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Engineering Speakers

Engineering Speakers

              The Owen Entrepreneurship Center invites Engineering faculty to give talks about the work they are doing in the engineering School.  Talks cover a variety of topics:

1.       The impact of muon activity on the design of computer chips. Muons are particles emitted by the sun that are the size of electrons.  These muons pass through the earth and come out the other side.  The issue for engineers is that computer chips are so small now that a muon can pass through a chip and knock an electron off the path it is on in the chip.  This generates an error, but these errors occur about 1 per billion cycles on a chip.  So the financial services industry is very interested in this problem since they run several billion cycles per day on their computers.

2.       Another engineer uses light to assess the probability that a patient has skin cancer.  It is a very cool technology that is roughly equivalent to shining a light on the skin and getting a digital readout of the condition of the skin.

3.       An overview of robotics research at Vanderbilt.  The speaker talked about the many types of research taking place at Vanderbilt in the field of robotics.

4.      The subject of nano technology provided material for a talk; in this world researchers study how to manipulate particles that are one billionth of a meter in size.  This research seeks to develop technologies for diagnostic and research applications at the molecular level in biology with applications to eye problems.

Engineering Speakers

              The Owen Entrepreneurship Center invites Engineering faculty to give talks about the work they are doing in the engineering School.  Talks cover a variety of topics:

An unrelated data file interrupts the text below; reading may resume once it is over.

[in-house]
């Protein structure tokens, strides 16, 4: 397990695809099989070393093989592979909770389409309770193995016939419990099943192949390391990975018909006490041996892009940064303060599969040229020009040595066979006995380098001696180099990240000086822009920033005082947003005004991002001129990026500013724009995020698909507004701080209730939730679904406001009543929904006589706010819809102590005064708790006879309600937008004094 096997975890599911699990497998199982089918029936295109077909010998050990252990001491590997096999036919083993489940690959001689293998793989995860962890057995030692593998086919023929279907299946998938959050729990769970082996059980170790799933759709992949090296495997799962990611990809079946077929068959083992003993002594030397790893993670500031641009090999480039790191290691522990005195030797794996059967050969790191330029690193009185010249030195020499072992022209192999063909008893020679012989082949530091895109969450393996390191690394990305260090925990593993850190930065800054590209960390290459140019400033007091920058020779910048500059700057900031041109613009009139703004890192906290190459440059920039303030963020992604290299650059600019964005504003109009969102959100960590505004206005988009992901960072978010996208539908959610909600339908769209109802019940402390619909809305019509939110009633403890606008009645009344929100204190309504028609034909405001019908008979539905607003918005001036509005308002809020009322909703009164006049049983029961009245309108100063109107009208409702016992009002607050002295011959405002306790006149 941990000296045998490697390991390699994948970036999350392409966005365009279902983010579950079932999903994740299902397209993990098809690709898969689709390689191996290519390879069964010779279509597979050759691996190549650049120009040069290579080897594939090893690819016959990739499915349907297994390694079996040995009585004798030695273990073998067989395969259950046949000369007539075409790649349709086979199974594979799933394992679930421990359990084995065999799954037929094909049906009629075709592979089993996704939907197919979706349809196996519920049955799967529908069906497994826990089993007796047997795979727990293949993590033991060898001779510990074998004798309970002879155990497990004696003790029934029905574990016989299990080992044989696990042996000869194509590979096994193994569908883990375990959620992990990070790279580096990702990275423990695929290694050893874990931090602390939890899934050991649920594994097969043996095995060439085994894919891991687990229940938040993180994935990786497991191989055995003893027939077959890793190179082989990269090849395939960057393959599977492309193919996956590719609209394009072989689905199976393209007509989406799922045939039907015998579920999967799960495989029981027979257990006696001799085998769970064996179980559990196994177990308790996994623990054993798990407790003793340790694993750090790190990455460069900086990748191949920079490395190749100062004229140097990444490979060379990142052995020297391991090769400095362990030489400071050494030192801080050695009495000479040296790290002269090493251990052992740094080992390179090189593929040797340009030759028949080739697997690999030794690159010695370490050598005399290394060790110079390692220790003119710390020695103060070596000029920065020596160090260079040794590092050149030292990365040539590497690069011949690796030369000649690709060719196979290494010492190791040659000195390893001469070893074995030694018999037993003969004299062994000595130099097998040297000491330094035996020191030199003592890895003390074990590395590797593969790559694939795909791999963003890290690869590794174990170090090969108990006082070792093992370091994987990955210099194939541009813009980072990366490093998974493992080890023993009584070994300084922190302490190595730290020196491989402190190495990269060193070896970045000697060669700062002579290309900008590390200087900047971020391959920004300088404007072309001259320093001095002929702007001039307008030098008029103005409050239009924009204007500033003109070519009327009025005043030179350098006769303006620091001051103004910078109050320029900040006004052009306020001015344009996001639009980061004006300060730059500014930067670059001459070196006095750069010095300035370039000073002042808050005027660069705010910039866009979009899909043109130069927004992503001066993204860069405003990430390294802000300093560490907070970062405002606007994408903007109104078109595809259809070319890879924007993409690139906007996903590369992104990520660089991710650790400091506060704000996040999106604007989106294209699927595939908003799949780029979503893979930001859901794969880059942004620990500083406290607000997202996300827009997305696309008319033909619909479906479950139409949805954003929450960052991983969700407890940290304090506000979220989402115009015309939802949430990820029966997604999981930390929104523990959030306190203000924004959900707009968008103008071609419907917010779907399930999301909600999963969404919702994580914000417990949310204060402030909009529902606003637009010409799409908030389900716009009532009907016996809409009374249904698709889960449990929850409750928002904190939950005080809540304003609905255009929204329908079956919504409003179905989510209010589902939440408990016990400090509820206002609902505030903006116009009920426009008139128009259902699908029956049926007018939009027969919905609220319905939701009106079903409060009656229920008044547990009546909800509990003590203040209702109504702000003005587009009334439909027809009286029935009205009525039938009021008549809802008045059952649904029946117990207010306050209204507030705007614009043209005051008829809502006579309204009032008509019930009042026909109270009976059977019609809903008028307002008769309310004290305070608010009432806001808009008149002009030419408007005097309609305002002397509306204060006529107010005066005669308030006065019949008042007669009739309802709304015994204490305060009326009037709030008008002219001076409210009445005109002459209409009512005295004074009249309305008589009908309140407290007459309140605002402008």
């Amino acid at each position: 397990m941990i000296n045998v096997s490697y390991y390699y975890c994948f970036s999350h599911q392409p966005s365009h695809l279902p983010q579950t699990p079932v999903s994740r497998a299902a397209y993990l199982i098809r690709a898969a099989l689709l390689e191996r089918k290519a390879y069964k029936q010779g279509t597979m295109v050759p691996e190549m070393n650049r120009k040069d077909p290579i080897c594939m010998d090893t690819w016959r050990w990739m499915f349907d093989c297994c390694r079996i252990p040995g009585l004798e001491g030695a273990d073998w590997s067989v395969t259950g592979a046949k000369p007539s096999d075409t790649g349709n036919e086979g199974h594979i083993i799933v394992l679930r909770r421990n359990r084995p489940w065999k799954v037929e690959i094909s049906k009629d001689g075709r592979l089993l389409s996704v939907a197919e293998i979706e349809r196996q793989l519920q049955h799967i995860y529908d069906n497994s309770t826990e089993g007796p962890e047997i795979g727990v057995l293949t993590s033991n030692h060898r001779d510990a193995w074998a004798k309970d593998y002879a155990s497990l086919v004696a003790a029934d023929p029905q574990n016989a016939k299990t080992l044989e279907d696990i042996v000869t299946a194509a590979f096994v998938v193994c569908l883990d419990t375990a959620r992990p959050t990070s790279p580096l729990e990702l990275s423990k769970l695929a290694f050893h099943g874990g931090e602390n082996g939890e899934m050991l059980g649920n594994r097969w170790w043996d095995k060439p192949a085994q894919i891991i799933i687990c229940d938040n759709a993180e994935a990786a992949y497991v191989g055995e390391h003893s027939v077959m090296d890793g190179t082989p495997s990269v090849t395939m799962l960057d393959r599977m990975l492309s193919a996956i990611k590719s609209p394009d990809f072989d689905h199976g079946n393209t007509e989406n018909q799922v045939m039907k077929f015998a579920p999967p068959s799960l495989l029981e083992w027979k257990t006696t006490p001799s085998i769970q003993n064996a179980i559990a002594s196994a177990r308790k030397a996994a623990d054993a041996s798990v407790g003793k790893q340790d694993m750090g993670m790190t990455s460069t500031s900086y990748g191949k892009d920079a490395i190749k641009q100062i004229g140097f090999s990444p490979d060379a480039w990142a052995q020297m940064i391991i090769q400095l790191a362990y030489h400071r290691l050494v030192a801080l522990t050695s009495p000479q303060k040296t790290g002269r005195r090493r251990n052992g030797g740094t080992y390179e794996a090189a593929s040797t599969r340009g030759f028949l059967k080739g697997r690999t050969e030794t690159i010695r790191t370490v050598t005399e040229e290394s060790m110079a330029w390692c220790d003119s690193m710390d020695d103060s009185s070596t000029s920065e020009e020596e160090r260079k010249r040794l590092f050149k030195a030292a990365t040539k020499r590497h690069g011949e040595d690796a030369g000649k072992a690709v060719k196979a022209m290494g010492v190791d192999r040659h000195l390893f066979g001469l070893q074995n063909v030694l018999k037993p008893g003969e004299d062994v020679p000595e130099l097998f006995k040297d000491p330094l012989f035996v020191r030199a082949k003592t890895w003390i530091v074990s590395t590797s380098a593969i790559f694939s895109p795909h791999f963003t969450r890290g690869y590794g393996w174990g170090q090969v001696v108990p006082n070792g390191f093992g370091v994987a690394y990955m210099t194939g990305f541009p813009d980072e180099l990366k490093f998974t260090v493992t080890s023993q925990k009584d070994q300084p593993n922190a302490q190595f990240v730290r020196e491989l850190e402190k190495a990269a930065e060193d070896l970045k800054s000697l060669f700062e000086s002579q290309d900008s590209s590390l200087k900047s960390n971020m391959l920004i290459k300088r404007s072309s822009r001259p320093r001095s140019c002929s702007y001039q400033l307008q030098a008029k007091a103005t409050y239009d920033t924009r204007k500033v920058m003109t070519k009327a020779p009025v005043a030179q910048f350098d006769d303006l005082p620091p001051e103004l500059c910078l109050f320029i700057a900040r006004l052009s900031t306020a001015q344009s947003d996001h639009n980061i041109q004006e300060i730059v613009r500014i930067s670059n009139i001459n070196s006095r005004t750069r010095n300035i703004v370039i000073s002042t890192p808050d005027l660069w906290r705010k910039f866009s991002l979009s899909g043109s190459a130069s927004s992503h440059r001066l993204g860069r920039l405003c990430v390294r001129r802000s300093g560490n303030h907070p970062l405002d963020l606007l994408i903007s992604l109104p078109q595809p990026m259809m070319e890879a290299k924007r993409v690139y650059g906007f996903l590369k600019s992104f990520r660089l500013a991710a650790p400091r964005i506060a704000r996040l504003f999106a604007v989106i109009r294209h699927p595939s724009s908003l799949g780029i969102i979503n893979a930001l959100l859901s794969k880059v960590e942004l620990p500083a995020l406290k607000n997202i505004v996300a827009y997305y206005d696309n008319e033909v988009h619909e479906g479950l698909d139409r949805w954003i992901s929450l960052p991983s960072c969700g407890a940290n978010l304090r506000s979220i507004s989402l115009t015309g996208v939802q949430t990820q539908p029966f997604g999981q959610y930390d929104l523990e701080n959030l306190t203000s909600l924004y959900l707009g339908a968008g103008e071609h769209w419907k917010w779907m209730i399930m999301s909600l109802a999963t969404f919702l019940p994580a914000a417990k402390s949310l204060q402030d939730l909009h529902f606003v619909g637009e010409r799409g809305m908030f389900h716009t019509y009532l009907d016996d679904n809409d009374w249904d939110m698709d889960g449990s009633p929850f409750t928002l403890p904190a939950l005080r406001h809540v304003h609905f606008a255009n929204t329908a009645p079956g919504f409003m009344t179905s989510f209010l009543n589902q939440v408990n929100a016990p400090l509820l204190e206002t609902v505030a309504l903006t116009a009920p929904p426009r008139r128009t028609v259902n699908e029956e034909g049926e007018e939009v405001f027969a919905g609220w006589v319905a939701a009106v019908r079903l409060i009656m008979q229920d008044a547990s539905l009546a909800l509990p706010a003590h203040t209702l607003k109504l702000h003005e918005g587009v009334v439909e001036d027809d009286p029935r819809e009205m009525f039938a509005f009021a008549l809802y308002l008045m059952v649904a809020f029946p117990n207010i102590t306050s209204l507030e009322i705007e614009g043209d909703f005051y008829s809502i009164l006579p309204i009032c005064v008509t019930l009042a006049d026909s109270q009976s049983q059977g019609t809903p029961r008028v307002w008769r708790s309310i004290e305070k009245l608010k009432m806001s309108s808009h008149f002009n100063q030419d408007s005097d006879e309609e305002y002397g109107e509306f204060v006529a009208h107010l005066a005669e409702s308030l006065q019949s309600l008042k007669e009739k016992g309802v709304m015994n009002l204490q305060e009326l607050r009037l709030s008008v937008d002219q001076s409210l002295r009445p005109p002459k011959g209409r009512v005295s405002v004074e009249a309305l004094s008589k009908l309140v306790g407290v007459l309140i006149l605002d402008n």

1.       The impact of muon activity on the design of computer chips. Muons are particles emitted by the sun that are the size of electrons.  These muons pass through the earth and come out the other side.  The issue for engineers is that computer chips are so small now that a muon can pass through a chip and knock an electron off the path it is on in the chip.  This generates an error, but these errors occur about 1 per billion cycles on a chip.  So the financial services industry is very interested in this problem since they run several billion cycles per day on their computers.

2.       Another engineer uses light to assess the probability that a patient has skin cancer.  It is a very cool technology that is roughly equivalent to shining a light on the skin and getting a digital readout of the condition of the skin.

3.       An overview of robotics research at Vanderbilt.  The speaker talked about the many types of research taking place at Vanderbilt in the field of robotics.

4.       The subject of nano technology provided material for a talk; in this world researchers study how to manipulate particles that are one billionth of a meter in size.  This research seeks to develop technologies for diagnostic and research applications at the molecular level in biology with applications to eye problems.